go near the water," mothers caution their children, "You might drown."
Good advice, but it has another meaning in Mexico
and Texas. Moms living near the Rio Grandé
are protecting their children from a different threat than accidentally
falling in; they're talking about being sucked in. They're talking
Many versions of the tragedy of La Llorona (Weeping Woman) exist,
but the basic premise is the same. A beautiful young woman named Maria
falls in love and marries a handsome, rich boy, and their union is
blessed with two sons and a daughter.
The young husband became disenchanted with Maria who had fallen into
a severe depression after the birth of their last child. He soon found
another woman and brought her back to meet his children. He tells
Maria he wants his children but, as to her, he never wants to see
her again. Maria suffered greatly from a broken heart, and fell even
deeper into an emotional abyss she could not climb out of. Because
her husband still loved and wanted the children but not her, Maria
became jealous of them. Depression and envy drove her to do the unthinkable:
she killed her own children.
Maria took all three beautiful children to the river, and drowned
them. The horror of what she had just done snapped her out of the
emotional turmoil in which she had existed for a long time. Now she
was riddled with guilt, and killed herself in the same river that
held the bodies of her children.
Next morning, a villager found Maria's dead body by the river bank,
and rushed to tell the others. It is said that when Maria reached
the gates of Heaven, el Señor asked her "Where are your children?"
and she replied, "I don't know, my Lord." Angry, El Señor then banned
her from entering Heaven and condemned her spirit to earth to search
for the children in the rivers of the Americas. Only after producing
the children would he permit her to enter Heaven.
That night the Villagers heard disembodied weeping -- the ghostly
wail of the dead Maria. She came to be known as La Llorona, a ghost
seeking to fool El Señor with other children by claiming them as hers.
To accomplish this, she pulls other people's children into the rivers
of the Americas and drowns them.
had their own version: the Goddess Cihuacoatl, said to have appeared
just before Cortés invaded Mexico, weeping for her lost children.
This has been interpreted as an omen of the fall of the Aztec empire.
La Llorona is also sometimes identified with La Malinche, the Native
American woman who was interpreter to Cortés. Persistent stories exist
that La Malinche betrayed Mexico to the Spanish conquistadors. One
version says she was Cortés' mistress and bore him a son only to be
abandoned so he could marry a Spanish lady. In this context, the Spanish
invasion of Mexico and the demise of Native American culture after
the conquest are compared with La Llorona's loss. She has also been
compared with the Greek legend of Medea who murdered her children
after she was abandoned by Jason.
the Republic of Texas, variations of the same story are told: Maria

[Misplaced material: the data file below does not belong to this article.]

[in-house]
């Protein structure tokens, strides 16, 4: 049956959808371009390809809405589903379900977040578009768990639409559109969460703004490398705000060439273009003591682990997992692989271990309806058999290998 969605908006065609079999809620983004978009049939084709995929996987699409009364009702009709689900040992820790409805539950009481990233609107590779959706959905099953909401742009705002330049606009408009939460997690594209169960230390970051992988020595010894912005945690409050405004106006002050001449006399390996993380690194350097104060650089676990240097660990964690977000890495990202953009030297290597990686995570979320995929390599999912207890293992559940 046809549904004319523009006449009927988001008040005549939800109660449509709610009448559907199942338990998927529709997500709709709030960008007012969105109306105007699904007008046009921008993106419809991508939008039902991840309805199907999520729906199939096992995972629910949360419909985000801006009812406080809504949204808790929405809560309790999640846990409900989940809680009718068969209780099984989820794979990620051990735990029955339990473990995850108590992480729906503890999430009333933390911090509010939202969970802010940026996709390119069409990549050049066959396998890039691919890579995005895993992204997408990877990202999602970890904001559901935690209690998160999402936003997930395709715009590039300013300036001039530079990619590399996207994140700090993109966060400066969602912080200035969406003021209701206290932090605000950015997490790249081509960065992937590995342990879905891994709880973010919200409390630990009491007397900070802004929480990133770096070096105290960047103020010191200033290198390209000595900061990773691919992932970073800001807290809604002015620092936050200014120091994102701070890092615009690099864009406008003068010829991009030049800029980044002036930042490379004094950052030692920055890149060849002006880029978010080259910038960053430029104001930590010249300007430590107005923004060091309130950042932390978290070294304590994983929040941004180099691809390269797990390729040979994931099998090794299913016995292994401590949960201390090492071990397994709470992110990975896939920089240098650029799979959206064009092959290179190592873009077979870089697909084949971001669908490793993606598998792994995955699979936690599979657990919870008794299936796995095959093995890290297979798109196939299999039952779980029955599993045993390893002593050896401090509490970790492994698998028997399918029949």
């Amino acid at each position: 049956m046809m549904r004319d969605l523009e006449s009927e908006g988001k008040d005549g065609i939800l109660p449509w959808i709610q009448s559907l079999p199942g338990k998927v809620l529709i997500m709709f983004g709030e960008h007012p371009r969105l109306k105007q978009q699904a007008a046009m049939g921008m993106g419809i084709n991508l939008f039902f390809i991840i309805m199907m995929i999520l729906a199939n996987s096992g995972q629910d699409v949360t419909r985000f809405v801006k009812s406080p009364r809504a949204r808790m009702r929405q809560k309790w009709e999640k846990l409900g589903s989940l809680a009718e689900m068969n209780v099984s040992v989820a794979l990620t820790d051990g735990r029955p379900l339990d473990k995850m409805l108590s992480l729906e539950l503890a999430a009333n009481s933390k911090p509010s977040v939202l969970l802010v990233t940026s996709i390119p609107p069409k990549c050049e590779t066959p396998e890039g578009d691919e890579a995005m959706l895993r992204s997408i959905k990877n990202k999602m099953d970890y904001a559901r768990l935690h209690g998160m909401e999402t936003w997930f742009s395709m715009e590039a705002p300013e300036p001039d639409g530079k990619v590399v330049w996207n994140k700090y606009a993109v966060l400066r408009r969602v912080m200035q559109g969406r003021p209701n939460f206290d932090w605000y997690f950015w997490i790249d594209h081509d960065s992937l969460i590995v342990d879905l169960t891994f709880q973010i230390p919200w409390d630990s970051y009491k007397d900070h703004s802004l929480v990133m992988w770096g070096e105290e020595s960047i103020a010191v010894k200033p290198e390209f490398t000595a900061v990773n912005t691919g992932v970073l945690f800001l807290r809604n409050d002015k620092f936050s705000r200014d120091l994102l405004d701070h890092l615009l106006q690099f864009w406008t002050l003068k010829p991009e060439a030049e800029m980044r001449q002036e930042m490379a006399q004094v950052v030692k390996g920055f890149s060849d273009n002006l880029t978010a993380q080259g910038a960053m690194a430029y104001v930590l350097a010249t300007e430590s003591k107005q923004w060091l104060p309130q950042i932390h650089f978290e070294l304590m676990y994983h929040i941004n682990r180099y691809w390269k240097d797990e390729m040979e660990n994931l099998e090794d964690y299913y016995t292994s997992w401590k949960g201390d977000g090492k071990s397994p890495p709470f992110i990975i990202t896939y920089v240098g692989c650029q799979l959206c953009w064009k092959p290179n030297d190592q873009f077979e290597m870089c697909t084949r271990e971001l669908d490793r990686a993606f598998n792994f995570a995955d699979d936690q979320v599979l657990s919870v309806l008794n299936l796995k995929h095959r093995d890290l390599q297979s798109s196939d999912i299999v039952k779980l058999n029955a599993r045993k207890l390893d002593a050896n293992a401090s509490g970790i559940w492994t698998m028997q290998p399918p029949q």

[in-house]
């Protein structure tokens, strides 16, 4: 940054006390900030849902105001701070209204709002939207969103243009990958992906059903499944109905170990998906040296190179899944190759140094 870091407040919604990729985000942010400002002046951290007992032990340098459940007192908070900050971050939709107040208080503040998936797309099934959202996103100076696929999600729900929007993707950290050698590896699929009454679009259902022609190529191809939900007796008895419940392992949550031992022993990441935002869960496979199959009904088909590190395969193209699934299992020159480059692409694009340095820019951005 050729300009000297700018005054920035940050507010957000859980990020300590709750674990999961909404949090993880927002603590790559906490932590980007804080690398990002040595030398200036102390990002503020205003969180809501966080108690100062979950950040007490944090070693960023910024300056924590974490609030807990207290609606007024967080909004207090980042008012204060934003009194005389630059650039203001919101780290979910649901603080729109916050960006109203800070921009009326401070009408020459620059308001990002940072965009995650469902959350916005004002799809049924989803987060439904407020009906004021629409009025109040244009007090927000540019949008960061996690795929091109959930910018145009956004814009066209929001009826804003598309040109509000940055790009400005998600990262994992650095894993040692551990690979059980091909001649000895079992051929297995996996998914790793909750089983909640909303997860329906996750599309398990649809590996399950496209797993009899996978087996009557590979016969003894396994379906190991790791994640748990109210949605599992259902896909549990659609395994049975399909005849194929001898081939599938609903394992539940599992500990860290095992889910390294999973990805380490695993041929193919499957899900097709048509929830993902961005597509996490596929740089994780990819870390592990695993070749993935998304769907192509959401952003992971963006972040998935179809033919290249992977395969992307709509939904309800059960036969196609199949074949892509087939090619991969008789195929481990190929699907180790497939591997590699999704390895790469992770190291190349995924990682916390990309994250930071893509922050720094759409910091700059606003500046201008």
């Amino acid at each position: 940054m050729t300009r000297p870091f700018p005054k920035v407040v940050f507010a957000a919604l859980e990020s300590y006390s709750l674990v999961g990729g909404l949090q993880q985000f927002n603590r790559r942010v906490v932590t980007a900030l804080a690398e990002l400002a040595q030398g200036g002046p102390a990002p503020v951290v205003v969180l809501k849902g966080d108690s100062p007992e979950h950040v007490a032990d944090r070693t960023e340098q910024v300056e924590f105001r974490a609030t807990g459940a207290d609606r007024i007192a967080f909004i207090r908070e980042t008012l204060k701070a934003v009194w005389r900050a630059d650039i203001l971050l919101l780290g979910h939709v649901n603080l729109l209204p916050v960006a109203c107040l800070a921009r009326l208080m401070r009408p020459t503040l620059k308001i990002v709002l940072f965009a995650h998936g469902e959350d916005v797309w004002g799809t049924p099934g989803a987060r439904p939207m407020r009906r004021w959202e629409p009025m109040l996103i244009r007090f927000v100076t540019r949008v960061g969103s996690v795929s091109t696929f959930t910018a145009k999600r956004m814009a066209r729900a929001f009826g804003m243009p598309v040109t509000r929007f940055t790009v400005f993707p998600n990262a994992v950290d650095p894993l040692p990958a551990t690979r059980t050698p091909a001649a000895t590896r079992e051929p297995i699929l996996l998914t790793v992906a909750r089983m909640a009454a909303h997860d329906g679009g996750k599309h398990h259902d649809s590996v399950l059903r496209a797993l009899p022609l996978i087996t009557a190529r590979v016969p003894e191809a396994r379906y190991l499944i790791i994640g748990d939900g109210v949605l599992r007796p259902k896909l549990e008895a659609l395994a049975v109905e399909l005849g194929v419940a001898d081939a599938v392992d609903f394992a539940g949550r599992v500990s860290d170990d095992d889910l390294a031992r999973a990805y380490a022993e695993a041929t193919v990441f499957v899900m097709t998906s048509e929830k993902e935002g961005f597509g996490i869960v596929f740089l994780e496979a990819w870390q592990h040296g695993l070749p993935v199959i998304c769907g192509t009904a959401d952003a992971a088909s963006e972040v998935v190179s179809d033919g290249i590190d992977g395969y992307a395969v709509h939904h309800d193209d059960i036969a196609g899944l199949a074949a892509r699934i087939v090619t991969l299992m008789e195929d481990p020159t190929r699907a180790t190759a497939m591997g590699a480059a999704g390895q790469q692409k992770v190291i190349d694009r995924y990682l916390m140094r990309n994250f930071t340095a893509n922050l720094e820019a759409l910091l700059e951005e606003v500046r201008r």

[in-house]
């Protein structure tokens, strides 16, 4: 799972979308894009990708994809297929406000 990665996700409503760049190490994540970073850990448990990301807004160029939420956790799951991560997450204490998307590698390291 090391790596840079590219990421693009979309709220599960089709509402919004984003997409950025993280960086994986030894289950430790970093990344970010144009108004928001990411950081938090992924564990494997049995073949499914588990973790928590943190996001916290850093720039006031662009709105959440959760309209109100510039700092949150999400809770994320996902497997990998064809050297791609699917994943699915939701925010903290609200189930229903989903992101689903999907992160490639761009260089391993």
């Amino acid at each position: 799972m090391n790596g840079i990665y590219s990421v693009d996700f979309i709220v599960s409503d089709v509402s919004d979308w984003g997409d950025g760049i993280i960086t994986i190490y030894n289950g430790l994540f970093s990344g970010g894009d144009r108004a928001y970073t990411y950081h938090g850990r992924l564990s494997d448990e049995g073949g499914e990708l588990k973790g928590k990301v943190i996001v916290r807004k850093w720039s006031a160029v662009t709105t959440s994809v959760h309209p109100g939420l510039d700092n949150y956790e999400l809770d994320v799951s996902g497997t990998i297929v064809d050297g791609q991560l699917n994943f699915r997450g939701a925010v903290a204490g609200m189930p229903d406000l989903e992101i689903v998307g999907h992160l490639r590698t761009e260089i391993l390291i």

is an American peasant and the boy is from the upper class. They marry
secretly and have three children. The boy's father, unaware of the
covert marriage, arranges a wedding between his son and a Spanish
heiress, forcing the son to leave Maria. Crazed by his marriage to
another woman (which she observed heavily veiled, hiding at the back
of the church), Maria seeks revenge by drowning their innocent children.
Texas is a big place. They have more than one version. The next has
Maria, a beautiful young woman with two small children, falling madly
in love with a very rich man. But he refuses to marry her because
he doesn't like children. This is Maria's reason to drop the children
off a bridge to watery deaths. This time, God is even angrier than
in the Mexican version, and conjures on Maria the head of a horse,
condemning her to forever wander the banks of the Rio Grandé looking
for the children. She has been sighted many times by visitors and
residents alike, always searching, never finding.
Llorona's birthplace differs, depending on the storyteller. She may
come from Juarez, or Tequila, or El
Paso. In Guerrero, she was a prostitute who threw all her unwanted
babies into the river of Tecpan over a period of many years and, when
she finally died a natural death, El Señor punished her by forbidding
entrance into Heaven until she found all the children she had killed.
He dressed her in white and sent her on a quest to wander the rivers.
Those unlucky enough to see or hear her are marked for death. La Llorona
may be dressed all in white, or all in black. She always weeps; sometimes
her tears fall from empty sockets. Sometimes she appears as a skeleton,
and sometimes she deceives her victims by appearing as someone familiar
La Llorona has been seen or heard in locations other than Mexico
and Texas, including New Mexico, Chile,
El Salvador, Honduras, Guatemala and Panama. Movies (1933's La Llorona,
Mexico; 2006's The Wailer and 2007's The Cry, both U.S.A.), TV shows
(Supernatural 2006) and at least half a dozen books, are devoted to
the tale of the Wailing Woman.
If, in the dark of night, you happen to hear a wailing, weeping woman
crying out "¡O hijos mios!" or "¡Ay mis hijos!" or "¿Donde estan mis
hijos?" or "¿Has visto a mis hijos?" don't answer her and -- don't
go near the water. Grab your kids fast and rush to the nearest desert.
"A Balloon In Cactus" August
10, 2008 column
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by Maggie Van Ostrand